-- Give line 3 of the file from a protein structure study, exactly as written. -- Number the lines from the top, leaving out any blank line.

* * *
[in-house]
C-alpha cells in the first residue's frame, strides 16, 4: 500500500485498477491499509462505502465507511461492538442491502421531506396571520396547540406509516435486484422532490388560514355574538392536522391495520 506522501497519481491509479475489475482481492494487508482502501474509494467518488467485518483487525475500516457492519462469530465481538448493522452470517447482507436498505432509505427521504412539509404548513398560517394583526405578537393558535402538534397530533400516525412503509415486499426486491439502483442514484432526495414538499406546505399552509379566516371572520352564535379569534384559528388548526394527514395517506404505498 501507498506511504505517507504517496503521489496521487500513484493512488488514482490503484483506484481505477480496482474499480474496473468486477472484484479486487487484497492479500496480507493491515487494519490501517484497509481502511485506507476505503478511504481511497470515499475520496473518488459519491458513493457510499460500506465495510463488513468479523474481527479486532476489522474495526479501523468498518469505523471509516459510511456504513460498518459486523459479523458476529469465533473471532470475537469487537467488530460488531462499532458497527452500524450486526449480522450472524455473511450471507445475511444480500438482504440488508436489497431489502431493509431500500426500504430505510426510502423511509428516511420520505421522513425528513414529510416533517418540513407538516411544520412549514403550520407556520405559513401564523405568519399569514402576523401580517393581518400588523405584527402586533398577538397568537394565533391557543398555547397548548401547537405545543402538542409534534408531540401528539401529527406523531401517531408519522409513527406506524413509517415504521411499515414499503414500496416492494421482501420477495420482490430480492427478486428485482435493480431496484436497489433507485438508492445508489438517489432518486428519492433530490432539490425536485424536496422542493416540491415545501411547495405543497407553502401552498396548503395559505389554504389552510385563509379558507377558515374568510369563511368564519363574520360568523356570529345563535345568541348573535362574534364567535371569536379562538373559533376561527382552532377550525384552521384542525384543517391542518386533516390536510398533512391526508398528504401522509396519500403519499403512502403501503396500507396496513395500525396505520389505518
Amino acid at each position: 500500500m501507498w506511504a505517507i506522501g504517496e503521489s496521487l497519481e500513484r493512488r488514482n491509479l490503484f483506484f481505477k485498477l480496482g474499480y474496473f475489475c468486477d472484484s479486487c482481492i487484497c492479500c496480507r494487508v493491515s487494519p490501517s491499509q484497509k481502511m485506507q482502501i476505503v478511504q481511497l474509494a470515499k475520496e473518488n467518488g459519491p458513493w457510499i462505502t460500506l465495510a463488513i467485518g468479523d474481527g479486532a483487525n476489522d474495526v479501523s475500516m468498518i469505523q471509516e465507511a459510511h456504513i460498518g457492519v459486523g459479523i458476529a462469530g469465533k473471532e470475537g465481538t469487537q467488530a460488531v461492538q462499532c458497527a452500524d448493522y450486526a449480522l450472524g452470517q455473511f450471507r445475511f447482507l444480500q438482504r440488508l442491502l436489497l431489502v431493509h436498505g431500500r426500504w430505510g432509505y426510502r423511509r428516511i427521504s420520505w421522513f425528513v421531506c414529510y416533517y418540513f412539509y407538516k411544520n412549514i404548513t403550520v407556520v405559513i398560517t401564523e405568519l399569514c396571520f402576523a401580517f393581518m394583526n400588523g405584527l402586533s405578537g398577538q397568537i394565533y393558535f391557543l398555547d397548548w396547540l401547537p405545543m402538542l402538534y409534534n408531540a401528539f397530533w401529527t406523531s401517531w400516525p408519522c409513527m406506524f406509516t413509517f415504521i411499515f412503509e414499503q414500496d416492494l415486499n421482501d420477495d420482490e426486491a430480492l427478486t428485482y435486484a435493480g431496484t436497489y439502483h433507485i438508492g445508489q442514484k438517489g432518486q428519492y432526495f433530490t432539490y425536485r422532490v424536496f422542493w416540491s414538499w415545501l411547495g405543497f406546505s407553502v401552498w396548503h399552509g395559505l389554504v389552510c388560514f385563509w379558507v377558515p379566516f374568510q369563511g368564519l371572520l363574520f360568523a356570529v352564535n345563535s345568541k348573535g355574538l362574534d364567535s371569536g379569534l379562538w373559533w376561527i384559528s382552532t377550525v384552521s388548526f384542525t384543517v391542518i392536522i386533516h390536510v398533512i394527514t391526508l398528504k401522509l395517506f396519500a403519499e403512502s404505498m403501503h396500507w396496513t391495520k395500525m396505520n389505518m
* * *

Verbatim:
Amino acid at each position: 500500500m501507498w506511504a505517507i506522501g504517496e503521489s496521487l497519481e500513484r493512488r488514482n491509479l490503484f483506484f481505477k485498477l480496482g474499480y474496473f475489475c468486477d472484484s479486487c482481492i487484497c492479500c496480507r494487508v493491515s487494519p490501517s491499509q484497509k481502511m485506507q482502501i476505503v478511504q481511497l474509494a470515499k475520496e473518488n467518488g459519491p458513493w457510499i462505502t460500506l465495510a463488513i467485518g468479523d474481527g479486532a483487525n476489522d474495526v479501523s475500516m468498518i469505523q471509516e465507511a459510511h456504513i460498518g457492519v459486523g459479523i458476529a462469530g469465533k473471532e470475537g465481538t469487537q467488530a460488531v461492538q462499532c458497527a452500524d448493522y450486526a449480522l450472524g452470517q455473511f450471507r445475511f447482507l444480500q438482504r440488508l442491502l436489497l431489502v431493509h436498505g431500500r426500504w430505510g432509505y426510502r423511509r428516511i427521504s420520505w421522513f425528513v421531506c414529510y416533517y418540513f412539509y407538516k411544520n412549514i404548513t403550520v407556520v405559513i398560517t401564523e405568519l399569514c396571520f402576523a401580517f393581518m394583526n400588523g405584527l402586533s405578537g398577538q397568537i394565533y393558535f391557543l398555547d397548548w396547540l401547537p405545543m402538542l402538534y409534534n408531540a401528539f397530533w401529527t406523531s401517531w400516525p408519522c409513527m406506524f406509516t413509517f415504521i411499515f412503509e414499503q414500496d416492494l415486499n421482501d420477495d420482490e426486491a430480492l427478486t428485482y435486484a435493480g431496484t436497489y439502483h433507485i438508492g445508489q442514484k438517489g432518486q428519492y432526495f433530490t432539490y425536485r422532490v424536496f422542493w416540491s414538499w415545501l411547495g405543497f406546505s407553502v401552498w396548503h399552509g395559505l389554504v389552510c388560514f385563509w379558507v377558515p379566516f374568510q369563511g368564519l371572520l363574520f360568523a356570529v352564535n345563535s345568541k348573535g355574538l362574534d364567535s371569536g379569534l379562538w373559533w376561527i384559528s382552532t377550525v384552521s388548526f384542525t384543517v391542518i392536522i386533516h390536510v398533512i394527514t391526508l398528504k401522509l395517506f396519500a403519499e403512502s404505498m403501503h396500507w396496513t391495520k395500525m396505520n389505518m